Law of Value

The law of value is a central concept in Karl Marx's critique of political economy, first expounded in his polemic The Poverty of Philosophy (1847) against Pierre-Joseph Proudhon, with reference to David Ricardo's economics. Most generally, it refers to a regulative principle of the economic exchange of the products of human work: the relative exchange-values of those products in trade, usually expressed by money-prices, are proportional to the average amounts of human labor-time which are currently socially necessary to produce them.

Thus, the fluctuating exchange value of commodities (exchangeable products) is regulated by their value, where the magnitude of their value is determined by the average quantity of human labour which is currently socially necessary to produce them (see labor theory of value and value-form). In itself, this theorem is fairly simple to understand, and intuitively it makes sense to many working people. Theorizing its implications is, however, a much more complex task; it kept Marx busy across more than two decades.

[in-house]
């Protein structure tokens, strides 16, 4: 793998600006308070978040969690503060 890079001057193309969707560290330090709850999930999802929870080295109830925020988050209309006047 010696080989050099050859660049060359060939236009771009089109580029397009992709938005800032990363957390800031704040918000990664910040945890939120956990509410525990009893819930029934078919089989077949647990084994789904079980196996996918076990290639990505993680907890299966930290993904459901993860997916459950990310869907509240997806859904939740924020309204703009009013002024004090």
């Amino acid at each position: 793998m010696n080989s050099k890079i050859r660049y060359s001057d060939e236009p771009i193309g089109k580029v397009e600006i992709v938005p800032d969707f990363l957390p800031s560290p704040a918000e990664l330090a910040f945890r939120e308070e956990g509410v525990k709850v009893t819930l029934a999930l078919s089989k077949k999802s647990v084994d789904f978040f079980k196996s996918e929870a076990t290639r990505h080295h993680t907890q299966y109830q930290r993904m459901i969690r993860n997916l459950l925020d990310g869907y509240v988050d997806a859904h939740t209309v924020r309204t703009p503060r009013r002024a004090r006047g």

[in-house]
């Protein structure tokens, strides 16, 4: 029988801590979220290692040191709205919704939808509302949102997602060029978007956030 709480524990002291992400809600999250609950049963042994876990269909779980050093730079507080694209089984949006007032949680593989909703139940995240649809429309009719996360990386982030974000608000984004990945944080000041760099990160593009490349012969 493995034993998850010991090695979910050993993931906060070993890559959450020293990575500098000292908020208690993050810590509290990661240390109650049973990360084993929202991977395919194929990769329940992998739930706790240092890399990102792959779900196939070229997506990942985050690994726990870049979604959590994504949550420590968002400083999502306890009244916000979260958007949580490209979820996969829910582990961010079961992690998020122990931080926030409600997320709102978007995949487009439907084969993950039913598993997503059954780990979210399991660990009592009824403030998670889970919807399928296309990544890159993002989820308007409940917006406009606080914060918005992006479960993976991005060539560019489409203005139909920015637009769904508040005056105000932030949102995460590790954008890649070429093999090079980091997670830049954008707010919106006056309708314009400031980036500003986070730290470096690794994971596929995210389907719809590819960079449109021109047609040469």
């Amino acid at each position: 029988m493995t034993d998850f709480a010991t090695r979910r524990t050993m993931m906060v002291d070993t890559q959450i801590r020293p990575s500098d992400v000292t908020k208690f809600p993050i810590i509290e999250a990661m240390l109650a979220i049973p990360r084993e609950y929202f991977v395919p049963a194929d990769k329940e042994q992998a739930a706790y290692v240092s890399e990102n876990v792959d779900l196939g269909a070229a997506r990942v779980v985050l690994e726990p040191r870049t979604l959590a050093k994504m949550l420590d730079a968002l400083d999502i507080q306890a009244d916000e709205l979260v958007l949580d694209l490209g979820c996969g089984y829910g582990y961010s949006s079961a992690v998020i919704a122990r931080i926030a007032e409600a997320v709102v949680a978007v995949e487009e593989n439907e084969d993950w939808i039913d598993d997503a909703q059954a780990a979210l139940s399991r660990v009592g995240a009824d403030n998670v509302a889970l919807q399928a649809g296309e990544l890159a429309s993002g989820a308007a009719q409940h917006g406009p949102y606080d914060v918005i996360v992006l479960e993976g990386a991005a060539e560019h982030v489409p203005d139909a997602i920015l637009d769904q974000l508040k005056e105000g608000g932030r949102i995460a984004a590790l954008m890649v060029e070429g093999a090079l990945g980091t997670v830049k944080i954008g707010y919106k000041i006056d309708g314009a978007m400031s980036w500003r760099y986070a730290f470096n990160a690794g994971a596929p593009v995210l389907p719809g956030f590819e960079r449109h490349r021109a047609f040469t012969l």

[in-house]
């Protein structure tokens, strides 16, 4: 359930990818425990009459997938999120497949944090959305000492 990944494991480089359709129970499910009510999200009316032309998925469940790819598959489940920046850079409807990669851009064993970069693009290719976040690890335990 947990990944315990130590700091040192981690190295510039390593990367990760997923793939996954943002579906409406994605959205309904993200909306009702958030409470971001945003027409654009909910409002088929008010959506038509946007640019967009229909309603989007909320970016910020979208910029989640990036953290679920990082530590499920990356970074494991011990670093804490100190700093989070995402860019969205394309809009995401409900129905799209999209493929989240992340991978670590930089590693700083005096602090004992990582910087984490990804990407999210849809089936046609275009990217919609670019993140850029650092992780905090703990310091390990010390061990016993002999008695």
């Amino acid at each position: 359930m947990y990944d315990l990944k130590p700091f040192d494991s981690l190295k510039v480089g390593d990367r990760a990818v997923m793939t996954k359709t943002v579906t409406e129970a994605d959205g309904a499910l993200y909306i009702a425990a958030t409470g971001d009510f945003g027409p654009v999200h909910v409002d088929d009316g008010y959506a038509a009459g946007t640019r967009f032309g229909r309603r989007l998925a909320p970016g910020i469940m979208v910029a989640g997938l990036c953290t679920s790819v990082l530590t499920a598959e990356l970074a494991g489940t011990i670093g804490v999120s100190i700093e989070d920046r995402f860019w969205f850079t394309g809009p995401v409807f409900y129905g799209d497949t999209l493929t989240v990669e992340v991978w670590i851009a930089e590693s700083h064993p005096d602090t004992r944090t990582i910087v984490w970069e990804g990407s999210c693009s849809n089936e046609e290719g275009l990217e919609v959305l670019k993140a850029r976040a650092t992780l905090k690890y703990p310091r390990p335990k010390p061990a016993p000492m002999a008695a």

Read more about Law Of Value:  Theorizing The Value of Labour-products, Origins of The Concept, Economic Value As Such, Is It An Equilibrium Theory?, 15 Factors Counteracting The Law of Value, Law of Value in Capitalism, Smith's Hidden Hand, Modification of The Law of Value in The World Market, The Law of Value in Soviet-type Societies, Criticism, Responses To Criticism, Steve Keen and The Machine

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